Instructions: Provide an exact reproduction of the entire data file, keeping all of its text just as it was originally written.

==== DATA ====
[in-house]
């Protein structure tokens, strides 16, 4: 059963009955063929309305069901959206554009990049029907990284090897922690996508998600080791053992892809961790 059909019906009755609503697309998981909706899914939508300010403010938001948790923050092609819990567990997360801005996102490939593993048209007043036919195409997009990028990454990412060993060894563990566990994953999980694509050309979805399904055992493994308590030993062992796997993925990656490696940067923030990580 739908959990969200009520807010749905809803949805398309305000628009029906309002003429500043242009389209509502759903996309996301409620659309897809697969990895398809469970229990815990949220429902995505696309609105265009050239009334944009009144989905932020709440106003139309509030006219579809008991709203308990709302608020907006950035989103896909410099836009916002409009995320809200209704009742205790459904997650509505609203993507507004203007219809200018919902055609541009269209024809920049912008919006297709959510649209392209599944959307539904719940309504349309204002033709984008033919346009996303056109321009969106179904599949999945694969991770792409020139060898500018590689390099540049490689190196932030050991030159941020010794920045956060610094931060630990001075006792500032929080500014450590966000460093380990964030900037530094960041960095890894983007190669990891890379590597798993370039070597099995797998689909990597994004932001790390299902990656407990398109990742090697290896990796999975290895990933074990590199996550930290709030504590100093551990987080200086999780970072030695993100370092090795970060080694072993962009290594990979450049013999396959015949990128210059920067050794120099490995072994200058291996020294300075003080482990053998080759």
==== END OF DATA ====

[in-house]
């Protein structure tokens, strides 16, 4: 059963009955063929309305069901959206554009990049029907990284090897922690996508998600080791053992892809961790 059909019906009755609503697309998981909706899914939508300010403010938001948790923050092609819990567990997360801005996102490939593993048209007043036919195409997009990028990454990412060993060894563990566990994953999980694509050309979805399904055992493994308590030993062992796997993925990656490696940067923030990580 739908959990969200009520807010749905809803949805398309305000628009029906309002003429500043242009389209509502759903996309996301409620659309897809697969990895398809469970229990815990949220429902995505696309609105265009050239009334944009009144989905932020709440106003139309509030006219579809008991709203308990709302608020907006950035989103896909410099836009916002409009995320809200209704009742205790459904997650509505609203993507507004203007219809200018919902055609541009269209024809920049912008919006297709959510649209392209599944959307539904719940309504349309204002033709984008033919346009996303056109321009969106179904599949999945694969991770792409020139060898500018590689390099540049490689190196932030050991030159941020010794920045956060610094931060630990001075006792500032929080500014450590966000460093380990964030900037530094960041960095890894983007190669990891890379590597798993370039070597099995797998689909990597994004932001790390299902990656407990398109990742090697290896990796999975290895990933074990590199996550930290709030504590100093551990987080200086999780970072030695993100370092090795970060080694072993962009290594990979450049013999396959015949990128210059920067050794120099490995072994200058291996020294300075003080482990053998080759």